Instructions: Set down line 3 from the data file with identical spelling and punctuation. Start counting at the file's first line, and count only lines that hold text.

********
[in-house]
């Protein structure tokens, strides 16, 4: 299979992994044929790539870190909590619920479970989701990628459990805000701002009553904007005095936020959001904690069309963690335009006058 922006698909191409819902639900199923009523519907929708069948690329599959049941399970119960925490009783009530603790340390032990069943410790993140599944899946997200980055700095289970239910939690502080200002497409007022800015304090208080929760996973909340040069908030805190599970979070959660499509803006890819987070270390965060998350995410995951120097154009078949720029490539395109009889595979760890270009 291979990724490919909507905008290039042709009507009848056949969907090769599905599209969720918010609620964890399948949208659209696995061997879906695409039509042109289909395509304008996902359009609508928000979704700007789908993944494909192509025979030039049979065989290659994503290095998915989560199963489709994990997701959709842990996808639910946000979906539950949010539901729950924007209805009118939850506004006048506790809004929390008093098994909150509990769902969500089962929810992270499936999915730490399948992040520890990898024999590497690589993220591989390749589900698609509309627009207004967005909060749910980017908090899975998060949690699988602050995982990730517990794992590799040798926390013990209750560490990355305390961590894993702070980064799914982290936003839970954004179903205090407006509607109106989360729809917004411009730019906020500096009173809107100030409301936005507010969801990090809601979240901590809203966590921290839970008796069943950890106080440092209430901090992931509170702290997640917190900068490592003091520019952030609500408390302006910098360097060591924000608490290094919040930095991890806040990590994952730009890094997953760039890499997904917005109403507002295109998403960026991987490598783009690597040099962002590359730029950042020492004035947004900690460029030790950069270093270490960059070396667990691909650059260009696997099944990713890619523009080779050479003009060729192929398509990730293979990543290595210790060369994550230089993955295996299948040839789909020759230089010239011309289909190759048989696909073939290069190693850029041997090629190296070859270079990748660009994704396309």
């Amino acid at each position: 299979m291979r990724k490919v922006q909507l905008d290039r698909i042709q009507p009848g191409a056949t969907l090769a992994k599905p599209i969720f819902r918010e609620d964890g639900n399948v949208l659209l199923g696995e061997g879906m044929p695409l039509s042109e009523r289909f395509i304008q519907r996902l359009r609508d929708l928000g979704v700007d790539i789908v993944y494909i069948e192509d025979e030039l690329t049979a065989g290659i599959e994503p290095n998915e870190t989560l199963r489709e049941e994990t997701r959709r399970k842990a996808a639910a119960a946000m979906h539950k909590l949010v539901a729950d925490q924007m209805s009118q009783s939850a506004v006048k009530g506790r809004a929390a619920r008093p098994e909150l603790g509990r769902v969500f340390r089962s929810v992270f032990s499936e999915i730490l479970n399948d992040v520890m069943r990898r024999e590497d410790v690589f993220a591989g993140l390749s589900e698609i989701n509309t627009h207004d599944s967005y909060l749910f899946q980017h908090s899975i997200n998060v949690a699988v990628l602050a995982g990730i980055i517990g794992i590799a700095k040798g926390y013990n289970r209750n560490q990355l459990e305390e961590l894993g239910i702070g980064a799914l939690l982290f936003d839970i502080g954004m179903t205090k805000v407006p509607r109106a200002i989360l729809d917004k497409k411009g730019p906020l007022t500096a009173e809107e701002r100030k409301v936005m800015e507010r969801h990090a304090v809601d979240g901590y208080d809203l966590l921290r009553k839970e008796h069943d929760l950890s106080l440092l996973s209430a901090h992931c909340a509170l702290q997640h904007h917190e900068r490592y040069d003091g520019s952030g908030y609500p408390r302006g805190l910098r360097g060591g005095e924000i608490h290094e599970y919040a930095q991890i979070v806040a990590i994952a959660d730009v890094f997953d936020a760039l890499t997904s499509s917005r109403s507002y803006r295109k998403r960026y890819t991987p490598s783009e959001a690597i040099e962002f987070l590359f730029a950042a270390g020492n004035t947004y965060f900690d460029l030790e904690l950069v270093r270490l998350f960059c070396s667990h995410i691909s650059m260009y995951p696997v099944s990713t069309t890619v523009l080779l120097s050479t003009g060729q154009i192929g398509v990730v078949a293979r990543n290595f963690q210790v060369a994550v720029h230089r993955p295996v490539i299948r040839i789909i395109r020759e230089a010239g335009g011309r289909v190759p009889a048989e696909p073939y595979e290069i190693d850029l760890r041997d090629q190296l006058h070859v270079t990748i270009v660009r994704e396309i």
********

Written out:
């Amino acid at each position: 299979m291979r990724k490919v922006q909507l905008d290039r698909i042709q009507p009848g191409a056949t969907l090769a992994k599905p599209i969720f819902r918010e609620d964890g639900n399948v949208l659209l199923g696995e061997g879906m044929p695409l039509s042109e009523r289909f395509i304008q519907r996902l359009r609508d929708l928000g979704v700007d790539i789908v993944y494909i069948e192509d025979e030039l690329t049979a065989g290659i599959e994503p290095n998915e870190t989560l199963r489709e049941e994990t997701r959709r399970k842990a996808a639910a119960a946000m979906h539950k909590l949010v539901a729950d925490q924007m209805s009118q009783s939850a506004v006048k009530g506790r809004a929390a619920r008093p098994e909150l603790g509990r769902v969500f340390r089962s929810v992270f032990s499936e999915i730490l479970n399948d992040v520890m069943r990898r024999e590497d410790v690589f993220a591989g993140l390749s589900e698609i989701n509309t627009h207004d599944s967005y909060l749910f899946q980017h908090s899975i997200n998060v949690a699988v990628l602050a995982g990730i980055i517990g794992i590799a700095k040798g926390y013990n289970r209750n560490q990355l459990e305390e961590l894993g239910i702070g980064a799914l939690l982290f936003d839970i502080g954004m179903t205090k805000v407006p509607r109106a200002i989360l729809d917004k497409k411009g730019p906020l007022t500096a009173e809107e701002r100030k409301v936005m800015e507010r969801h990090a304090v809601d979240g901590y208080d809203l966590l921290r009553k839970e008796h069943d929760l950890s106080l440092l996973s209430a901090h992931c909340a509170l702290q997640h904007h917190e900068r490592y040069d003091g520019s952030g908030y609500p408390r302006g805190l910098r360097g060591g005095e924000i608490h290094e599970y919040a930095q991890i979070v806040a990590i994952a959660d730009v890094f997953d936020a760039l890499t997904s499509s917005r109403s507002y803006r295109k998403r960026y890819t991987p490598s783009e959001a690597i040099e962002f987070l590359f730029a950042a270390g020492n004035t947004y965060f900690d460029l030790e904690l950069v270093r270490l998350f960059c070396s667990h995410i691909s650059m260009y995951p696997v099944s990713t069309t890619v523009l080779l120097s050479t003009g060729q154009i192929g398509v990730v078949a293979r990543n290595f963690q210790v060369a994550v720029h230089r993955p295996v490539i299948r040839i789909i395109r020759e230089a010239g335009g011309r289909v190759p009889a048989e696909p073939y595979e290069i190693d850029l760890r041997d090629q190296l006058h070859v270079t990748i270009v660009r994704e396309i």